The extra hot piping, limited airflow underhood condition and surrounding area's radiant heat will falsify the true incoming air temp to the manifold via radiant heat transfer through the sensor itself. Your fueling is based on theories, so if there is an external factor or condition soaking/falsifying the sensor data this Gas-Law is no longer accurate and neither is your fueling. 

 

This is also why you NEVER want to put an IAT sensor bunged directly into the intake manifold.  I have found GMs to be very unreliable as well, so just buy the AEM and not have to constantly replace them.

 

 

DAM MONITOR

(Most Important!!) = (For Mainly Pre-DIT Vehicles)

This is the one that will tell you if you're car is severely knocking or not.

 

A DAM numeral of 1.0 is considered  a full Dynamic Advance Multiplier.  

 

Which generally means safe, knock free and the 100% of the (KCA) timing map is added onto your base timing map increasing your total timing to the range we set it to when we tuned it. A full DAM is what you want and almost always should be on 1.0 in most all driving conditions. 

 

However, if it drops by .25 DAM value (or 25%) it is one course (severe) knock correction. So now you use 75% of the additional timing map lowering the effective total timing to increase the resistance to another detonation event. However, severe misfires can and will also cause a DAM drop, but it's usually always to .8750. This minor DAM dip is usually always a misfire. So a DAM of .8750 means you likely just misfired and don't panic; however,  a  .75, .6750, .5, .4750, .25 etc or less that likely a pretty severe knock that is likely ongoing and need to be service or looked at immediately! Again, DAM philosophy is .25 of DAM representation is equal to 25% global reduction in the knock advance timing map. So if the DAM drops by .25 it's usually always a coarse knock correction event (big det event) and you need to contact me.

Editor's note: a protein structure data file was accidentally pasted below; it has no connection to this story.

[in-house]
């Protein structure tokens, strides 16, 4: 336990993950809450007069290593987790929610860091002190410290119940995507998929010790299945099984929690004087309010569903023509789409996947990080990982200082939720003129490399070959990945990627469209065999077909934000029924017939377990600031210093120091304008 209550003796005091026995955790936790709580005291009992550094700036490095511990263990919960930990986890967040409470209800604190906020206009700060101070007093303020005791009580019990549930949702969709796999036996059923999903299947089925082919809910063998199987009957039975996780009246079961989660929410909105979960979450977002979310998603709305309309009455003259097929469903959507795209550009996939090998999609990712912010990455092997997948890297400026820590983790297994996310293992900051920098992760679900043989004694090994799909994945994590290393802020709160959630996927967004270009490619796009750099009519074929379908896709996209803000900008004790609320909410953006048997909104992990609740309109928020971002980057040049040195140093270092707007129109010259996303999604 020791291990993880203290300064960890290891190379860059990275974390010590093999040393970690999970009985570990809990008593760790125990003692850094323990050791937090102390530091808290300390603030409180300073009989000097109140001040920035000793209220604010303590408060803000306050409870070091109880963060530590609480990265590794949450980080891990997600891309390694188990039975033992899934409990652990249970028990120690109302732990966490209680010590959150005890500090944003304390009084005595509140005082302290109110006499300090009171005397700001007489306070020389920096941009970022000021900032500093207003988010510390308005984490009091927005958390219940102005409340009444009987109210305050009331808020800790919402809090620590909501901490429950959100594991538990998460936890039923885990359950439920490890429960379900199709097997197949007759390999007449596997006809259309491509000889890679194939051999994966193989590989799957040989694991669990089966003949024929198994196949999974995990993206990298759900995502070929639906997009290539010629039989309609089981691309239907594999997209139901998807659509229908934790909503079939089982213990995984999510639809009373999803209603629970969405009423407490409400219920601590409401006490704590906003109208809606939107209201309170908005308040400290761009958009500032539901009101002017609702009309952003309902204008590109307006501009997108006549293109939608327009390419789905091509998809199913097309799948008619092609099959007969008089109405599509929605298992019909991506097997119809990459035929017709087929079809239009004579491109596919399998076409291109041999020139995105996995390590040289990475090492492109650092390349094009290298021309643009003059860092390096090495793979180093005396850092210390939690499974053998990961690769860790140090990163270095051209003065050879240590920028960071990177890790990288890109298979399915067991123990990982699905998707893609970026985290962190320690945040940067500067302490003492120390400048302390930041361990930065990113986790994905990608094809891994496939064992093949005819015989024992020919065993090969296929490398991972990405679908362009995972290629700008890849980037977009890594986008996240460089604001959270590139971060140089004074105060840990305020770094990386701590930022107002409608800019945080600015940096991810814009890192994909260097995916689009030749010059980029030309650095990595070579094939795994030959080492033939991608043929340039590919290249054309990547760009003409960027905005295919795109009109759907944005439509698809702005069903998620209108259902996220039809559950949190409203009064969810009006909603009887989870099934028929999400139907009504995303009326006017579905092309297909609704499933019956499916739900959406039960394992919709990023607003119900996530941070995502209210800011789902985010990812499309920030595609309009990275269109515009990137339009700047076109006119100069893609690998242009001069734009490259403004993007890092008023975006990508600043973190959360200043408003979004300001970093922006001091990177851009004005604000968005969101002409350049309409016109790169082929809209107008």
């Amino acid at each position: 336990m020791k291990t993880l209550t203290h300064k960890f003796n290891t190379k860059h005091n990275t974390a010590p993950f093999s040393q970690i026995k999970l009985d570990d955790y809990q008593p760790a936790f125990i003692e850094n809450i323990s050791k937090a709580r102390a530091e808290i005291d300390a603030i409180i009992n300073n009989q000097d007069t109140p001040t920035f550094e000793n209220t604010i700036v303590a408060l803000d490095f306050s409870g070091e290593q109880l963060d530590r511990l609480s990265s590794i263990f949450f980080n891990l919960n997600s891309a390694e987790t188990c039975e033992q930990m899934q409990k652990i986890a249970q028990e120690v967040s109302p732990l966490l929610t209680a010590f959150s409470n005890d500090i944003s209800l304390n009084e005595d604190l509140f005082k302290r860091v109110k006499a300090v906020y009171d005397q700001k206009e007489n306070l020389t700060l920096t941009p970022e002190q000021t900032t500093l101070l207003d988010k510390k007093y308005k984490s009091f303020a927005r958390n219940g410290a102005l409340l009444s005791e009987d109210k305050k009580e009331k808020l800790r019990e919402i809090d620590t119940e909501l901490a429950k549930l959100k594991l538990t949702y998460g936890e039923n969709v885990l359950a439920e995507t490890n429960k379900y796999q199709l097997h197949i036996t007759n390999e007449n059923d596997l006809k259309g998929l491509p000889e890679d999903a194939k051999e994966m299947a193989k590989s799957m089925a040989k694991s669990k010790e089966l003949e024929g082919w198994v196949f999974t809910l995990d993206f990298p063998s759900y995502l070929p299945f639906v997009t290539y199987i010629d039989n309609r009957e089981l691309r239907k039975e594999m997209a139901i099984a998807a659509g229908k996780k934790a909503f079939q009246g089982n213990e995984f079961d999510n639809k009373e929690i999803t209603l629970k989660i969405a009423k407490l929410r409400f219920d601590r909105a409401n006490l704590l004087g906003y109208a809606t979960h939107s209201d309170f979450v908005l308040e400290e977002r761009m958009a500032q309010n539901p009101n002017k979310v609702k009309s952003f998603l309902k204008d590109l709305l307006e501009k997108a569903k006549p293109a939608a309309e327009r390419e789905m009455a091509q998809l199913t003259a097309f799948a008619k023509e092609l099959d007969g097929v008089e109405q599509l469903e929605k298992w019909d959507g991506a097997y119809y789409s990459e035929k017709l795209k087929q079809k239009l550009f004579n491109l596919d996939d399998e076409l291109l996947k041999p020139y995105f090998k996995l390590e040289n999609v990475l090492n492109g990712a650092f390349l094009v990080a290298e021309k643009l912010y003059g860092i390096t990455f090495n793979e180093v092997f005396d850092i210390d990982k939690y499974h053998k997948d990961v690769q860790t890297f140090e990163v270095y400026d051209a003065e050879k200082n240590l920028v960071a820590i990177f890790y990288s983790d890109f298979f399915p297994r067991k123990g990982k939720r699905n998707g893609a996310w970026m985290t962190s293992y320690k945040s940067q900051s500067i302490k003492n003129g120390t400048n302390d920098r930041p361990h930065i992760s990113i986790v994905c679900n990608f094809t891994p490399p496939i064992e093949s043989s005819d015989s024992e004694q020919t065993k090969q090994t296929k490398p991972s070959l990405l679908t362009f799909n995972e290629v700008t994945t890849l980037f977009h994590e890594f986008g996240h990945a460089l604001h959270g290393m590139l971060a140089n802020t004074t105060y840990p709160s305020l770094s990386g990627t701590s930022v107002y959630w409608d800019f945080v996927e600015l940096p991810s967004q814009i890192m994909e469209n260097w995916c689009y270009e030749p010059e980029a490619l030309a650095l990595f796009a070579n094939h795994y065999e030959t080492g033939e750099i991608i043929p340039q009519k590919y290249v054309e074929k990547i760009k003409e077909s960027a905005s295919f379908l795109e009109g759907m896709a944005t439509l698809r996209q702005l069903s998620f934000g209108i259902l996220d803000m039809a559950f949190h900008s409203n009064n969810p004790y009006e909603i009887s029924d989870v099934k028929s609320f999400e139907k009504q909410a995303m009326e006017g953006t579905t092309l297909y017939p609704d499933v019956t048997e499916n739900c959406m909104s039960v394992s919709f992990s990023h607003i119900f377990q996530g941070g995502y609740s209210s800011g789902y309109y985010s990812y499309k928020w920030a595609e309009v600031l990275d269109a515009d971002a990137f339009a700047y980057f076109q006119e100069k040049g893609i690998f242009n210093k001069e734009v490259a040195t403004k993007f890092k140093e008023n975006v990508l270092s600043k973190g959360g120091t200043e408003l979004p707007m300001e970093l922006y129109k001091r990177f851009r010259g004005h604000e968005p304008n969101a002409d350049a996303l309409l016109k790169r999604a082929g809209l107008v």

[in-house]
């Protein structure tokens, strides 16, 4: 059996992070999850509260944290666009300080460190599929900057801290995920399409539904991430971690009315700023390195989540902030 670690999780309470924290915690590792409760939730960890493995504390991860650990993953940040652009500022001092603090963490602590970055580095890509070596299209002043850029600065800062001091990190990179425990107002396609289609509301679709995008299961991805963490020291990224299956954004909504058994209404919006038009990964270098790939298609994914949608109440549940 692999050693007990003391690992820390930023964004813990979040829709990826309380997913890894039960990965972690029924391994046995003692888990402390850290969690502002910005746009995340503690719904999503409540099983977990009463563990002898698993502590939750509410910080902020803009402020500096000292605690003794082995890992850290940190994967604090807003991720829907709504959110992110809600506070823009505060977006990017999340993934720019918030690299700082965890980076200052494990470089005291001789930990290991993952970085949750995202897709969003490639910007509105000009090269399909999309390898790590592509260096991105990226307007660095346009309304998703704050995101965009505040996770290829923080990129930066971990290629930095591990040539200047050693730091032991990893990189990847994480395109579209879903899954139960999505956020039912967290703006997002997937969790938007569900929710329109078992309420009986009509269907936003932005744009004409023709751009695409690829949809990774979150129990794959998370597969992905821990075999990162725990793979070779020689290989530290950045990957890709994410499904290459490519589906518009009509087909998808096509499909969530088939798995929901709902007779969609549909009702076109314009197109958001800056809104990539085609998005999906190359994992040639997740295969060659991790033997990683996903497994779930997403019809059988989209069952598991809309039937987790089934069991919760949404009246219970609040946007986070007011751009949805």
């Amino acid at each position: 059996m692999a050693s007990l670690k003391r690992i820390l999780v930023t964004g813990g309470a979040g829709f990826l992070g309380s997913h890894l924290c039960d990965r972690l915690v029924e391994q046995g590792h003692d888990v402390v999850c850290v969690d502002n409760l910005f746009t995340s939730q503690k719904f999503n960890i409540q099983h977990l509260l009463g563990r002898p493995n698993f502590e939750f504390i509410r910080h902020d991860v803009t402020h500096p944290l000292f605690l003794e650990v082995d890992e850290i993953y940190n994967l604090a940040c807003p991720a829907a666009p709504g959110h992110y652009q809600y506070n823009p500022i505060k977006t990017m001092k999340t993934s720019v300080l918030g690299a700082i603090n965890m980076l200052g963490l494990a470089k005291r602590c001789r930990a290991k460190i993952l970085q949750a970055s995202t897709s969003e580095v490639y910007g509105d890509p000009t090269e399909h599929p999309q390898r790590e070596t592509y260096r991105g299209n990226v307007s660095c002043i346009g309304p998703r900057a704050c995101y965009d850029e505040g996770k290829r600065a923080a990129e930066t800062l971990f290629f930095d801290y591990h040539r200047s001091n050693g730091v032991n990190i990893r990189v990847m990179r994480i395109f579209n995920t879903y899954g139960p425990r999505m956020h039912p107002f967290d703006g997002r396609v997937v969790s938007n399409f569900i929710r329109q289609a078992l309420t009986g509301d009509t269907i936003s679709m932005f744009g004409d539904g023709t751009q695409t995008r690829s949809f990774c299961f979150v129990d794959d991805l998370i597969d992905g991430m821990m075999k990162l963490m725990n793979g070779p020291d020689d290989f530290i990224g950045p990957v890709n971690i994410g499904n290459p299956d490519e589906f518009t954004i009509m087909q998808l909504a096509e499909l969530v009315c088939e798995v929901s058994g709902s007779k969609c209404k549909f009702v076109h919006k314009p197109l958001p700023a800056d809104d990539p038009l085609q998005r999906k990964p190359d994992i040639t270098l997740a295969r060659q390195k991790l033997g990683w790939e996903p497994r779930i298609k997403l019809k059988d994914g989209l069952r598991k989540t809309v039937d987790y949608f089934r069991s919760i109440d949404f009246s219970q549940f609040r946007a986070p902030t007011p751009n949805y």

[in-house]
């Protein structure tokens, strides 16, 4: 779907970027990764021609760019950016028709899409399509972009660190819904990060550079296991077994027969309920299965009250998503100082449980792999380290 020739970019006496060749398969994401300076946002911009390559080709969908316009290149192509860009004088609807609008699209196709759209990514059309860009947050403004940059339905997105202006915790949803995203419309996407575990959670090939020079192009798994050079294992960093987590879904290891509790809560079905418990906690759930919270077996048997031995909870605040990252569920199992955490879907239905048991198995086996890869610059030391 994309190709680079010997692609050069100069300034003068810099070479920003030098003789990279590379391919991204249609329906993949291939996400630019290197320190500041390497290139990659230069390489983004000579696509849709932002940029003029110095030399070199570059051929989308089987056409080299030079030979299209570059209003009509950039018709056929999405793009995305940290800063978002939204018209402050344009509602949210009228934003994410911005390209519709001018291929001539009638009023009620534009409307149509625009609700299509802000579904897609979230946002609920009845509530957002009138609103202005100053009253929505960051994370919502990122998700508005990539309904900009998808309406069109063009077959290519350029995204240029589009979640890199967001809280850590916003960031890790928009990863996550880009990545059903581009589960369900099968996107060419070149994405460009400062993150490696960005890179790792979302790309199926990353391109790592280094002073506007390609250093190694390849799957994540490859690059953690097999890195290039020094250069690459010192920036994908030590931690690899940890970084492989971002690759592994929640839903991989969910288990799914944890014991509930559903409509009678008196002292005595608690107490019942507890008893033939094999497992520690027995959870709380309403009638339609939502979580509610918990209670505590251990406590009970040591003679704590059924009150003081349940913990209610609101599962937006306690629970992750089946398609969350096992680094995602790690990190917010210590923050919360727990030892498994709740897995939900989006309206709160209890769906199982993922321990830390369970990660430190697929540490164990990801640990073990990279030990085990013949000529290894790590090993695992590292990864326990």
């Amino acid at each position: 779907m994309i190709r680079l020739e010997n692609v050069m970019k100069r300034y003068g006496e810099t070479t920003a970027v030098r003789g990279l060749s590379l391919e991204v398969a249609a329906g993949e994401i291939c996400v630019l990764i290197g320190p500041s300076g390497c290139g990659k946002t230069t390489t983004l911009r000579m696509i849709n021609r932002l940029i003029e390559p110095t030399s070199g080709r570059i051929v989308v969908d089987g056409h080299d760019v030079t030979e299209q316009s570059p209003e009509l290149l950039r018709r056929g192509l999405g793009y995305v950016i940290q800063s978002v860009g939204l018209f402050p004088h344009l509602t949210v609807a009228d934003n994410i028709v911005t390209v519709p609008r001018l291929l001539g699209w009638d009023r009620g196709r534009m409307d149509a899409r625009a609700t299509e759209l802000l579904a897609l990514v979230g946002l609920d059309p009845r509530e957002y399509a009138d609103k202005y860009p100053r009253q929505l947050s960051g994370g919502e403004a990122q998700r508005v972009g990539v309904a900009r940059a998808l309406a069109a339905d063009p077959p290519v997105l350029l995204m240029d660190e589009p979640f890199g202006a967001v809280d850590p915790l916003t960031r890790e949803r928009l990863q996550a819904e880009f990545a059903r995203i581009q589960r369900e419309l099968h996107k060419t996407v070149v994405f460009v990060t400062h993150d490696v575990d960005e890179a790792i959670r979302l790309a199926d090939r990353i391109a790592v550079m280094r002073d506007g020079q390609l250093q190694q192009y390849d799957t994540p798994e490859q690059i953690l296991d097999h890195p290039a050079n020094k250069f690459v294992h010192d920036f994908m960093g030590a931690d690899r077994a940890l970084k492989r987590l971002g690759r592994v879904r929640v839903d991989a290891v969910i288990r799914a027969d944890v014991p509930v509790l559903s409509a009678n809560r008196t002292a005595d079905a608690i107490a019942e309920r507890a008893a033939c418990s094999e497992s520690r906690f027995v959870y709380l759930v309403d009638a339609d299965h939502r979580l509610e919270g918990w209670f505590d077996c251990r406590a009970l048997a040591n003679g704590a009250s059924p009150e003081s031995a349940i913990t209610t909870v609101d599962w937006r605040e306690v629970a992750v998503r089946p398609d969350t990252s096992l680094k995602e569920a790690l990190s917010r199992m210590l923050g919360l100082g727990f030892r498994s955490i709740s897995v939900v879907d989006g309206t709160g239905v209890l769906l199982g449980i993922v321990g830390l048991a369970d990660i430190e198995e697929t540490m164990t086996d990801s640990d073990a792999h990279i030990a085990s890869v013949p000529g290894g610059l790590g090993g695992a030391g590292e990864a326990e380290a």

With the DAM at .5 (after two course knock events) you are running ~2-3 degrees less timing than normal. It is important to note if your DAM takes a hard hit and below .75 you need to contact me for ways to test and recover from this safely to prevent damage to the internals of the engine.

Eg. So if your DAM is at .50 you had two big detonations. Post tune big knock events are almost always cause by post-MAF leaks, failing MAF, and simply/most often plain crappy gas. 

 

16-bit DAM Logic : A DAM of 16 (meaning 100%) are representative of the overall percentages of KCA timing map being used. 

Note:  DAM Philosophy for 16-bit (02-05 WRX, V7-8 JDM STi) is used by multiples of 4.

So a 4 point DAM change is basically (25% of KCA map) x 4 = 16 (or full 16 point DAM).  Basically the same as a .25 DAM drop on a 32bit ECU. They changed the numerals around to make it easier to monitor. 

DAM of 16 means it's running the full values in the knock advance added in and relatable to the 1.0 100% DAM on the newer ECUs. The only difference is in the 32-bit a full whole number (1.0) represents  100%  and the 16-bit is simply in multiples of 4. 

 

However, most times a misfire on a 16-bit usually drops by 2 DAM points. A course knock correction (bigger knock event) will usually always kick it by 4 DAM points, so a 13-15 DAM is likely miss-fires and not severely knock. 

 

Again, severe misfires on the 16-bit ECU will drop the DAM by 2s and eventually working the DAM down as low or lower than a course knock correction.  So it's important to find where it drops the DAM and under what condition. That is the reason why this should always be monitored whenever feasible.  If your CEL is flashing this is severe MISFIRES and usually not knock related unless you have a CEL knock flash enabled (Like a Carberry ROM or something). 

 

THIS SINGLE DAM MONITOR CAN SAVE YOUR MOTOR IN MOST ALL DISASTER SITUATIONS IF MONITORED REGULARLY!!!

Good luck and happy monitoring!

V/R

Anthony J Berry

Drunkmann Tuning-EFI Calibrator and ProTuner